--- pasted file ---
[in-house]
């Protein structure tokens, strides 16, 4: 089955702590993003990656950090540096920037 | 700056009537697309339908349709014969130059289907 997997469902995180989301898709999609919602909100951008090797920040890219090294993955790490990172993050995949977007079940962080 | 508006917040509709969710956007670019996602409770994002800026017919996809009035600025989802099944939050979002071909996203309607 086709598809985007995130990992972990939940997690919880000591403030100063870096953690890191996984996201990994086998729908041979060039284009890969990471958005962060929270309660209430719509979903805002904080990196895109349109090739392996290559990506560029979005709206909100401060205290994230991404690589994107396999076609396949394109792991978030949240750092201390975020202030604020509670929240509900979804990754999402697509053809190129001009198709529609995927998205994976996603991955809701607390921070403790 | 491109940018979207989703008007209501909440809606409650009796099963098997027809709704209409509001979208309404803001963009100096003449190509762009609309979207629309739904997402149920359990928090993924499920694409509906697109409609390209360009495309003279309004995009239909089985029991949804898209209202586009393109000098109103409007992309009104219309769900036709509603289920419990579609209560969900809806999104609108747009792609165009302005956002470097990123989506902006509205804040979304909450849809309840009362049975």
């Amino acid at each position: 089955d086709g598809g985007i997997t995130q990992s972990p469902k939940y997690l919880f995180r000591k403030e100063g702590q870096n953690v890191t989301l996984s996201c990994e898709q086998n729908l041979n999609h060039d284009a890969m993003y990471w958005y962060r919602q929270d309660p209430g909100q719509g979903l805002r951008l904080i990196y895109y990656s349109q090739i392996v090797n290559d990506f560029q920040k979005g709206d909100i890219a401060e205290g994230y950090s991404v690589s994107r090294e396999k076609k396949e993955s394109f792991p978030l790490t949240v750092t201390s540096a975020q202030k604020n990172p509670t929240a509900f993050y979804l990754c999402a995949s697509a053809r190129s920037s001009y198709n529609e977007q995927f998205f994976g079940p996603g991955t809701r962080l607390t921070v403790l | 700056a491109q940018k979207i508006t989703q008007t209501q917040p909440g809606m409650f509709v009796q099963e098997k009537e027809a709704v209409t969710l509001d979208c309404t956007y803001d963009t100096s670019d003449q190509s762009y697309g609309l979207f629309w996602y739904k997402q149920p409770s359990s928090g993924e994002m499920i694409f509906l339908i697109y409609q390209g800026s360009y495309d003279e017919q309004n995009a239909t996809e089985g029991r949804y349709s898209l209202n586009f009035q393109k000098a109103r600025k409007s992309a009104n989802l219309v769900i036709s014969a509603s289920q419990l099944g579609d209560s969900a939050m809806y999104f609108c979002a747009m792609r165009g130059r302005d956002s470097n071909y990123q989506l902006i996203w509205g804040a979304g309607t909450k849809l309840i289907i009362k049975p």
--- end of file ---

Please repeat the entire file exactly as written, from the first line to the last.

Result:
[in-house]
């Protein structure tokens, strides 16, 4: 089955702590993003990656950090540096920037 | 700056009537697309339908349709014969130059289907 997997469902995180989301898709999609919602909100951008090797920040890219090294993955790490990172993050995949977007079940962080 | 508006917040509709969710956007670019996602409770994002800026017919996809009035600025989802099944939050979002071909996203309607 086709598809985007995130990992972990939940997690919880000591403030100063870096953690890191996984996201990994086998729908041979060039284009890969990471958005962060929270309660209430719509979903805002904080990196895109349109090739392996290559990506560029979005709206909100401060205290994230991404690589994107396999076609396949394109792991978030949240750092201390975020202030604020509670929240509900979804990754999402697509053809190129001009198709529609995927998205994976996603991955809701607390921070403790 | 491109940018979207989703008007209501909440809606409650009796099963098997027809709704209409509001979208309404803001963009100096003449190509762009609309979207629309739904997402149920359990928090993924499920694409509906697109409609390209360009495309003279309004995009239909089985029991949804898209209202586009393109000098109103409007992309009104219309769900036709509603289920419990579609209560969900809806999104609108747009792609165009302005956002470097990123989506902006509205804040979304909450849809309840009362049975």
């Amino acid at each position: 089955d086709g598809g985007i997997t995130q990992s972990p469902k939940y997690l919880f995180r000591k403030e100063g702590q870096n953690v890191t989301l996984s996201c990994e898709q086998n729908l041979n999609h060039d284009a890969m993003y990471w958005y962060r919602q929270d309660p209430g909100q719509g979903l805002r951008l904080i990196y895109y990656s349109q090739i392996v090797n290559d990506f560029q920040k979005g709206d909100i890219a401060e205290g994230y950090s991404v690589s994107r090294e396999k076609k396949e993955s394109f792991p978030l790490t949240v750092t201390s540096a975020q202030k604020n990172p509670t929240a509900f993050y979804l990754c999402a995949s697509a053809r190129s920037s001009y198709n529609e977007q995927f998205f994976g079940p996603g991955t809701r962080l607390t921070v403790l | 700056a491109q940018k979207i508006t989703q008007t209501q917040p909440g809606m409650f509709v009796q099963e098997k009537e027809a709704v209409t969710l509001d979208c309404t956007y803001d963009t100096s670019d003449q190509s762009y697309g609309l979207f629309w996602y739904k997402q149920p409770s359990s928090g993924e994002m499920i694409f509906l339908i697109y409609q390209g800026s360009y495309d003279e017919q309004n995009a239909t996809e089985g029991r949804y349709s898209l209202n586009f009035q393109k000098a109103r600025k409007s992309a009104n989802l219309v769900i036709s014969a509603s289920q419990l099944g579609d209560s969900a939050m809806y999104f609108c979002a747009m792609r165009g130059r302005d956002s470097n071909y990123q989506l902006i996203w509205g804040a979304g309607t909450k849809l309840i289907i009362k049975p």